The basic phenomenon that informs frequency optimization is energy. In physical systems, the general rule is that higher frequencies correspond to higher energy. This intuitively makes sense if we remember that movement is directly associated with energy—more specifically, kinetic energy. If you turn a light switch on and off, you’re expending energy as your finger moves. If you flip the switch more frequently—and don’t change anything else—you must produce more finger movement in the same amount of time; thus, you’re expending more energy per unit of time, which is the scientific definition of power. Similarly, the “movement” of a voltage between 5 V and ground involves the use of energy, and if that voltage transition occurs more frequently, more energy per unit of time is required.

The oscillator in the negative voltage charge pump is the fundamental source of energy for the inversion that occurs. Actually, if you look back at the SPICE schematic that I designed, the oscillator is situated above the other components, with its output distributed to all four switches as though it’s a power supply. That’s how I think of the oscillator in a system like this. Basically, it uses voltage “motion” to transfer and distribute energy that efficiently accomplishes the work of pulling the input voltage beyond the ground and into the negative voltage region.


Switched-capacitor Circuit Frequency Pros and Cons

If fOSC is too low, the switching system is starved for power, and this is manifested as a reduced ability to supply load current—in other words, as higher output resistance. In fact, the output resistance of an idealized switched-capacitor circuit is inversely proportional to oscillator frequency (and to the value of C1). “Idealized,” in this case, means that we’re ignoring the resistance of the switching elements and the equivalent series resistance (ESR) of the capacitors.  




From here, you can see the relationship between fOSC and ROUT in the plot below in Figure 3.


Plot showing the relationship between fOSC and ROUT.

Figure 3. Plot showing the relationship between fOSC and ROUT.


With low load resistance, the steady-state output-voltage magnitude decreases significantly as oscillator frequency decreases.

In the figure, the different colors represent:

  • Green trace = 100 kHz
  • Beige trace = 500 kHz
  • Red trace = 1 MHz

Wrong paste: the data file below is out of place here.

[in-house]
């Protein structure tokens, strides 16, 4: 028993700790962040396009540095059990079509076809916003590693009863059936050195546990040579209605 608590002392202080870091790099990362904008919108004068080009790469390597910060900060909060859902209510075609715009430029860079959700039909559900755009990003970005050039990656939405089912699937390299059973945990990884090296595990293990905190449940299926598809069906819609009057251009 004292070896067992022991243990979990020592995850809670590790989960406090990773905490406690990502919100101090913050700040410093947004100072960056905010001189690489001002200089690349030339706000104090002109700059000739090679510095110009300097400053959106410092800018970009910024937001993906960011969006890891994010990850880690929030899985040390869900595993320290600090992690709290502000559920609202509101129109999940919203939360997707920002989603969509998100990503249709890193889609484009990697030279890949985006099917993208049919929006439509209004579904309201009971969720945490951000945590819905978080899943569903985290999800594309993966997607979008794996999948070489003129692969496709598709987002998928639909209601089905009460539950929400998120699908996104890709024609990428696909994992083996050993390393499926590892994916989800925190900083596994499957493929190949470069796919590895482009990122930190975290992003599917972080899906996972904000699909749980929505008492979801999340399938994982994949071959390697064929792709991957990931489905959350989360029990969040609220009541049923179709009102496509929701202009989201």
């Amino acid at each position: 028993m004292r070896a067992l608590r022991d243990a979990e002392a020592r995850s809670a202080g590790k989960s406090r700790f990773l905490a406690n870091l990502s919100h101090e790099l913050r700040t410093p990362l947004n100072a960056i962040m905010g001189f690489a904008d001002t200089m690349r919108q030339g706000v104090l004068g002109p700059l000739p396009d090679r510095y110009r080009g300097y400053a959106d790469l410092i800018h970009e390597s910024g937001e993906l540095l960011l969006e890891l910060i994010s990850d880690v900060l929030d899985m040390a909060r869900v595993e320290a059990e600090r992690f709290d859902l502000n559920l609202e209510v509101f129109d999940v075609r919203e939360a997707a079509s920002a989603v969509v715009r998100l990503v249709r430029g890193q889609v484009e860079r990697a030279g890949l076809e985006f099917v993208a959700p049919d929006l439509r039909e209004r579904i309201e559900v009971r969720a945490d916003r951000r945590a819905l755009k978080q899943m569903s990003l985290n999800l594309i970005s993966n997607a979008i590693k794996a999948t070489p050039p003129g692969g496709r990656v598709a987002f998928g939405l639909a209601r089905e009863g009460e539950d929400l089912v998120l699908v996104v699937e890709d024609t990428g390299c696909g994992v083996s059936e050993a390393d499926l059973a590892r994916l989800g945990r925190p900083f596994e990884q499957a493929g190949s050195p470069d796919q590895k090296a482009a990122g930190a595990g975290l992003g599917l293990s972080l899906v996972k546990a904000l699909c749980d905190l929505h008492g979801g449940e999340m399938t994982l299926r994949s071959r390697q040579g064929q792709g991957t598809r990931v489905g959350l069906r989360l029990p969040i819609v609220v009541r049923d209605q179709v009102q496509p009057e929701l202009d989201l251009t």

Also, for this simulation, C1 = 1 μF and C2 = 3 μF.

If fOSC is too high, the switching system has access to more energy than it needs, and the overall circuit dissipates more power just to sustain the operation. Higher frequencies are also more likely to generate problematic electromagnetic interference (EMI).

You can reduce output ripple by raising the oscillator frequency (Figure 4).


Plot showing ripple magnitude for three different frequencies.

Figure 4. Plot showing ripple magnitude for three different frequencies.


The plot above shows the ripple magnitude for the same circuit with three different oscillator frequencies.

  • Green trace = 100 kHz
  • Beige trace = 500 kHz
  • Red trace = 1 MHz

Also, for this simulation, C1 = 1 μF and C2 = 3 μF.

This is a worthwhile technique if you really need to minimize ripple, but before you take any action, it’s important to truly understand your system’s power-supply requirements. Ripple that looks terrible on a zoomed-in scope display may have no meaningful effect on the performance of components that are powered by that ripply voltage, and you don’t want to reduce efficiency or exacerbate EMI issues just to reduce ripple that isn’t actually impairing operation. 

All said and done, choosing an oscillator frequency for a switching power supply is a balancing act. Simulations can help you optimize your design, and you might consider building a prototype with a variable-frequency oscillator. In any event, keep the basic trade-off in mind: higher frequencies favor performance—i.e., lower output resistance and lower ripple—and lower frequencies extend battery life.